Tag Archives: Computer architecture

The Leopard’s Spot (On)

Just gotten back from a demo of the new version of Mac’s operating system, Mac OS X Leopard (must confess I don’t like the names. It’s slightly better than Vista, but still a bit lame in my view.) But that’s not the point. I arrived halfway through the demo and so missed a lot of the stuff, but, still. Wow. There’s something about Mac software that makes you go ‘ooo’ even when you don’t really want to.

I won’t bore you with details, but watching it unfold made me think a few things:

  • Rarely is there anything startlingly new here. It’s intuitive, obvious, like all good innovation. But it’s also “why couldn’t we already do this?” And sometimes we could, at least for a while. Like widgets that are actually just segments of a webpage — a daily cartoon, or a CNN news section. I remember we could do this in 2001 in Windows, courtesy of some company that later went bust. Wish I could remember the name.
    (It also made me think of Active Desktop, which I’ve never seen people use, probably because it was fiddly and because very few of us actually saw our desktop for all the programs we had open.) Of course, Apple made it fun, easy and the kind of thing you want to do, rather than do because you can. But it’s still something that should have been around a half decade ago.
  • Then there’s stuff that’s not new, just better. Spaces lets you have lots of desktops. We could do this on Windows years ago, and even Ubuntu has had it as a standard feature for a while, but on a Mac it just looks good, and works as you would want it to. You can drag programs, for example, between virtual desktops (one day, I hope, you will be able to drag data) and the animation is both fun and strangely helpful.
  • Then there’s stuff that looks a bit like a ripoff — data connectors, for example, that will grab addresses from emails for you. Anagram, among other programs, do this already. It’s good that Mac has recognised the usefulness of this application, but you can’t help feeling sorry for the folks who have spent so long developing a feature like this, only to see themselves being overtaken by the Leopard
  • Then there’s true innovation, based on watching how people work. Like the demo guy (who used the word “cool” about 398 times too many in the presentation) said, a lot of us use email software in a way that wasn’t intended — as a kind of word processor cum note taker cum to do list. Apple realised this, and have turned Mail into exactly that, allowing you to add to do lists with images and stuff embedded. Nothing startling, but acknowledging how we work and making it easier for us.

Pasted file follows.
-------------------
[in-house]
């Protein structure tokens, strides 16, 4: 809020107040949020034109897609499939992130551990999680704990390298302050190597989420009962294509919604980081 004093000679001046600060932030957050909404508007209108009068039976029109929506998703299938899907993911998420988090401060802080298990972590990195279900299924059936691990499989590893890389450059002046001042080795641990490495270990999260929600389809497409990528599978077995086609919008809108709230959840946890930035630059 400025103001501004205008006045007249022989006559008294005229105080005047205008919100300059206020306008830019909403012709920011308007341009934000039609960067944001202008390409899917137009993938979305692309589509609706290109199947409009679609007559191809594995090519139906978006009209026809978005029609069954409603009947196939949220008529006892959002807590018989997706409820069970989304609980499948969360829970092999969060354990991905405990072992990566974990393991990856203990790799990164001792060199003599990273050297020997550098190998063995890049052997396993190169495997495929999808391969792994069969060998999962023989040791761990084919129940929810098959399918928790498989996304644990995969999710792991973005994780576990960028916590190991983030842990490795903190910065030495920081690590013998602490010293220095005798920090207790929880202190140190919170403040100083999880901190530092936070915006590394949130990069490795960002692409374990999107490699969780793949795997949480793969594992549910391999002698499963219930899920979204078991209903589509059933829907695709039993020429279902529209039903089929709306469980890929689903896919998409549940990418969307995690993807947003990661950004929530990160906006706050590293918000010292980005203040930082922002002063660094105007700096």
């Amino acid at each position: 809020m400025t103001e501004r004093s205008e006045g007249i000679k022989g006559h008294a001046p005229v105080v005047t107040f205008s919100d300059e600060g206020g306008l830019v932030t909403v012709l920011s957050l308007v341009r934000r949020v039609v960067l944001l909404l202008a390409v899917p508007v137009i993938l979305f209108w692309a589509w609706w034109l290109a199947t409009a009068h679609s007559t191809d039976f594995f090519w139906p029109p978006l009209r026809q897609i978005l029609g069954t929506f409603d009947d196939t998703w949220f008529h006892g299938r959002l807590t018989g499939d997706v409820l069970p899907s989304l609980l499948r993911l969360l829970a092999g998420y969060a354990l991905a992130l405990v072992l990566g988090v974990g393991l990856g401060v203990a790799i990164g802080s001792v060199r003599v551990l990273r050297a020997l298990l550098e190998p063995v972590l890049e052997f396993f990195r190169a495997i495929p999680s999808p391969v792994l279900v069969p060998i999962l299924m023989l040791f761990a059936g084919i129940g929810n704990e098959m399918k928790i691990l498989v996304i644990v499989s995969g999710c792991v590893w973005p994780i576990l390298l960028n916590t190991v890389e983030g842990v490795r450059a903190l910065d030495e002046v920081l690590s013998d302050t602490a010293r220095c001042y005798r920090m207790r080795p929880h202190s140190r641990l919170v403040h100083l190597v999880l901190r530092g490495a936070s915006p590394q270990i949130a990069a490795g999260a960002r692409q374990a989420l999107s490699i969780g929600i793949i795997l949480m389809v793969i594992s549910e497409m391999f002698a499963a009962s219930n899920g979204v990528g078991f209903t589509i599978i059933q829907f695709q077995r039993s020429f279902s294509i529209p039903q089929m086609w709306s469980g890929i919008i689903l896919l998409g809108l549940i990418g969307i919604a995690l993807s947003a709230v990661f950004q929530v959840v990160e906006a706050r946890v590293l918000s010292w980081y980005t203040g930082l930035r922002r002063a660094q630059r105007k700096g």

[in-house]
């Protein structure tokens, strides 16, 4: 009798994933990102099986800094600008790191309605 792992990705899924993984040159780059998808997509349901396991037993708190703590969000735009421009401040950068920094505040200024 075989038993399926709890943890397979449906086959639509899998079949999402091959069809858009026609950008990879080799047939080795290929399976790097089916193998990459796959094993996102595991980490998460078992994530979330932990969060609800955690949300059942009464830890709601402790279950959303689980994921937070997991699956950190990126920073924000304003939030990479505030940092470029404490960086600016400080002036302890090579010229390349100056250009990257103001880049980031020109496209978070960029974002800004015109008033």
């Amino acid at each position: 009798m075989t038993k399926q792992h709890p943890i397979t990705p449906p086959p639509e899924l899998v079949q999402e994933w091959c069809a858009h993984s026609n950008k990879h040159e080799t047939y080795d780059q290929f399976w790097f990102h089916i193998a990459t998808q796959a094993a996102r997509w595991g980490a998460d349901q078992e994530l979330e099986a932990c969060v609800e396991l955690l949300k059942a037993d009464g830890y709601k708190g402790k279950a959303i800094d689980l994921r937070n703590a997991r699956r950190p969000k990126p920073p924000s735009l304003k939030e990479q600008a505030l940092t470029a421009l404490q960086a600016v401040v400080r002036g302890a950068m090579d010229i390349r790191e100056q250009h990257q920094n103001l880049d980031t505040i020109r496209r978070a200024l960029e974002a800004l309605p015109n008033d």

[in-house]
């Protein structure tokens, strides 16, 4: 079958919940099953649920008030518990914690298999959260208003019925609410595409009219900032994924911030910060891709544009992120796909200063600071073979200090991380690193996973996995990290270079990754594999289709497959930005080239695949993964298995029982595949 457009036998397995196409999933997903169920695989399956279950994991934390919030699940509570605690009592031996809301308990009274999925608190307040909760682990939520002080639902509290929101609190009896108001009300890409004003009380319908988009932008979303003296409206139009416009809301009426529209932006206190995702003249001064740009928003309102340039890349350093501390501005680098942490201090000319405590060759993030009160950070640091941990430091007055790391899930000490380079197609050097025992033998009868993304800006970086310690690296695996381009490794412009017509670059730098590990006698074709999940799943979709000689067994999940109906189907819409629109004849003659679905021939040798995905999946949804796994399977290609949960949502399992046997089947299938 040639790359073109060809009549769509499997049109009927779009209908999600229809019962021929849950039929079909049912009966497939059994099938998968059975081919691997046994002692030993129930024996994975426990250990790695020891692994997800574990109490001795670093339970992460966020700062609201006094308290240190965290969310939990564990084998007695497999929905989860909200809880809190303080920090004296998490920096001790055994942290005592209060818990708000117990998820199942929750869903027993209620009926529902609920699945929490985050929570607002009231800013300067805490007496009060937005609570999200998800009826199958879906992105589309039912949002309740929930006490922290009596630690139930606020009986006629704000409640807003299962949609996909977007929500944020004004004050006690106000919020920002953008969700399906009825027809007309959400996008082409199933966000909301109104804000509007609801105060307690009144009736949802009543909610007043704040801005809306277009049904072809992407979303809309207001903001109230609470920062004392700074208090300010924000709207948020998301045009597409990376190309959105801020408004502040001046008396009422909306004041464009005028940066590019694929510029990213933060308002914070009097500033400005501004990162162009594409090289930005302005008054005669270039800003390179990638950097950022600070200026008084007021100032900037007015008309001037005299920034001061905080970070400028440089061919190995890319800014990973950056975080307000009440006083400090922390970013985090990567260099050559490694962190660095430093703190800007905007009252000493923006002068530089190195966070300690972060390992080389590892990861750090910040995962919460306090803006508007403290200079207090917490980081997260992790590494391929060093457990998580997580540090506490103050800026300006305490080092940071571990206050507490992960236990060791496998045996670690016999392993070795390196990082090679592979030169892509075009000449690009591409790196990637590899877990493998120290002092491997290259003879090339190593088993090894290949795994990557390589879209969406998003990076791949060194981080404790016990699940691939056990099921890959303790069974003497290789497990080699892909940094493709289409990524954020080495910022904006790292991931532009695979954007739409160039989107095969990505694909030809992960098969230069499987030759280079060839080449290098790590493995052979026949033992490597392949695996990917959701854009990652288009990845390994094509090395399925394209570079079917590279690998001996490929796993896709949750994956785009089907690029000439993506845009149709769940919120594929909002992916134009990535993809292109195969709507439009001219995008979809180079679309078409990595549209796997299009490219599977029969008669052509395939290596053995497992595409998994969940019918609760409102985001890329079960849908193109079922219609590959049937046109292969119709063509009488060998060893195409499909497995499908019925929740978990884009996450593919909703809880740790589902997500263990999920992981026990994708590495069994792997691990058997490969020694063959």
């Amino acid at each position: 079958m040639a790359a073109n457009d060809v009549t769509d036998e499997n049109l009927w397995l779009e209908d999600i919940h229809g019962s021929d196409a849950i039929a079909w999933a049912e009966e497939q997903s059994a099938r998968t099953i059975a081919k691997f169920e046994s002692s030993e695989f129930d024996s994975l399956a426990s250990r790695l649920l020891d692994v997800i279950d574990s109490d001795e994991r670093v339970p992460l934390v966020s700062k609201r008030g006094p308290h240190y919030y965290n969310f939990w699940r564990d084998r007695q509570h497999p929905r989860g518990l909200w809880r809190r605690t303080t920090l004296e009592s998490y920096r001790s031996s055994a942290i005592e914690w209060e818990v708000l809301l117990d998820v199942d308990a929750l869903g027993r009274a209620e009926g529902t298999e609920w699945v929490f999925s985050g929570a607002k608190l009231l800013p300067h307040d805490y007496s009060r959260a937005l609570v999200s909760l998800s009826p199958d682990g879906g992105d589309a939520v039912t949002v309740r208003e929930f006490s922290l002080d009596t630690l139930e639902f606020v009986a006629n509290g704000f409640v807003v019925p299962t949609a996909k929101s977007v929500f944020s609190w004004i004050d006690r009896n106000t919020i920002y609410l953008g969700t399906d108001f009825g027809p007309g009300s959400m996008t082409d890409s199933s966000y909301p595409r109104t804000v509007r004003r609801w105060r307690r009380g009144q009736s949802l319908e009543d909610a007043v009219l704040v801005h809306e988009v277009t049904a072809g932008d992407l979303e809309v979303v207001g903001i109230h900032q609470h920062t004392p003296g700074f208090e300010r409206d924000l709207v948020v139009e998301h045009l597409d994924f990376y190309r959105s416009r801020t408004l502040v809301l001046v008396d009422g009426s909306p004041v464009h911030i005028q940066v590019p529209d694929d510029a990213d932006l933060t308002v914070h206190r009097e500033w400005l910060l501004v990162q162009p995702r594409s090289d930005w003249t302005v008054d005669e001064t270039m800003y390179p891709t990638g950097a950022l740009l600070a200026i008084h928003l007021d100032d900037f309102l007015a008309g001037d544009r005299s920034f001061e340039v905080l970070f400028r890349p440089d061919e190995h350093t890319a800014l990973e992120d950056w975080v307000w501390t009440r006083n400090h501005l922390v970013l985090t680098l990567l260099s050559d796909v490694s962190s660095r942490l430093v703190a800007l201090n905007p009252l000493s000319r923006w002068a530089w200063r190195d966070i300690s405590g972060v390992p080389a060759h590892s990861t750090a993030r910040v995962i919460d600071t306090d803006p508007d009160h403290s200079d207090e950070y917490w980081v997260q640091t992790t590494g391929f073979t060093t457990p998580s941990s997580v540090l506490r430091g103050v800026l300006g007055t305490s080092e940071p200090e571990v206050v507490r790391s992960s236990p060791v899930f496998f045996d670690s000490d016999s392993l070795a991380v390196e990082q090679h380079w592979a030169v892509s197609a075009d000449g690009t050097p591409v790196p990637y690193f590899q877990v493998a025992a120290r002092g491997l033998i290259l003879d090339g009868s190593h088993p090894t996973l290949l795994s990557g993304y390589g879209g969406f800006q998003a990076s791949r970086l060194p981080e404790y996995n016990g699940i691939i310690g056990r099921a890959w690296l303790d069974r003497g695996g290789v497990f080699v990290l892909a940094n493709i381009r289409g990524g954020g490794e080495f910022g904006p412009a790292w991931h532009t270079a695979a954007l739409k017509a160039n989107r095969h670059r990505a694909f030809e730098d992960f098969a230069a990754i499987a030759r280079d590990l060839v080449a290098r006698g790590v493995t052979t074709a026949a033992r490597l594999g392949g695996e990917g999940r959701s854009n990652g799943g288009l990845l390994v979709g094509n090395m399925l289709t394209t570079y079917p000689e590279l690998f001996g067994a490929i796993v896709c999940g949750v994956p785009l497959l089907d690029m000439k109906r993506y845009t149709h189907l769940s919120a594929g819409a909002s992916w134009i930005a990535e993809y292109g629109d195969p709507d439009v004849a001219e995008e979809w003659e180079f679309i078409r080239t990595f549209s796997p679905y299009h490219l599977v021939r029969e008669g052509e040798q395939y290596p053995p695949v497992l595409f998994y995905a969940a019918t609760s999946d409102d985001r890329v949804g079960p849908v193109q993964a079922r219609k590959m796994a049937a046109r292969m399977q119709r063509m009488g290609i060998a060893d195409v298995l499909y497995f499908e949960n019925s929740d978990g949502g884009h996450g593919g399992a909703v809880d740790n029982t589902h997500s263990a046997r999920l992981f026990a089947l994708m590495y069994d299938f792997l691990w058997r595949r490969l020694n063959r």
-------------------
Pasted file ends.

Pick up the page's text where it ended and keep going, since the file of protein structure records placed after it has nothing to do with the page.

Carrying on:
This is not to detract from Apple’s achievement. Leopard looks hot, and makes Vista look impoverished and, I suspect, somewhat irrelevant, like someone trying to sell aluminum siding to people who realise that while people still have it on their houses, no one really wants it anymore. Apple see what people want and give it to them.

Not once did the guy mention speed, or having lots of applications open, or ‘experience’. I find that telling. Maybe he forgot to, but I always shiver when I hear these words. I know that users don’t think like that; they want to know what they can do, not whether screen redraws are quicker or the edges of windows bend like willow. (They’re happy if they do, but that’s not why they buy an OS.) Neither do they want an “experience” — they want to do stuff. Leopard, it seems will, let them to do that.

Tags: , , , , , ,

News: Mac New OS Scrubs Data

 Microsoft must be rubbing its hands with glee. Mac users are reporting a major problem with Apple’s new operating system, Mac OS X 10.3, better known as Panther: it erases data on external drives. For many this is fatal, Wired reports, since many Mac users backed up their files to an external FireWire drive before installing the Panther upgrade. In some cases, the glitch erased files on the main machine and the external backup.
 
Apple says it is working on a fix.

Update: More Tungstens To Go

 Amazingly, Palm are releasing another batch of Tungstens. It seems only yesterday they were doing the same thing. (Actually it was two months ago.) Anyway, The Register got a scoop by scanning local stores’ websites, which mistakenly posted details of the products before their October 1 release date.
 
In short, we have two models, the Tungsten T3 and E: the E is a 32MB device containing a “fast” ARM processor. The accompanying photo reveals a Tungsten T-style metal case without that model’s familiar slide mechanism. The T3 contains a 400MHz Intel XScale CPU, 64MB of RAM, Palm OS 5.2.1, Bluetooth and the kind of software bundle you’d expect from such a PDA. It does have a slider mechanism, to cover the Graffiti area, but with this Tungsten T, the applications buttons are curved around the central, oval navigator button. Prices? About $550 for the T3 and the E for about $280, in the UK at least.

 
The site doesn’t mention the Zire 21, the third PDA Palm is expected to launch next week. It’s possible the company’s UK wing is not releasing the 21 just yet, preferring to focus instead on the enterprise/executive-oriented products. Certainly details of next week’s local product announcement suggest such a high-end focus.
 

I know this is awful of me, but I can’t get excited about all this new stuff. I’m happy with my Tungsten T, and I can’t understand the need to sell new models every couple of months. Or am I missing something? Certainly the Pocket PC seems to be overshadowed by all this publicity. Perhaps that’s the point. Push out new models all the time so anyone who is thinking of swapping out their PDA has a brand new, just off the designer’s couch unit to go for. Are we that fickle? Probably.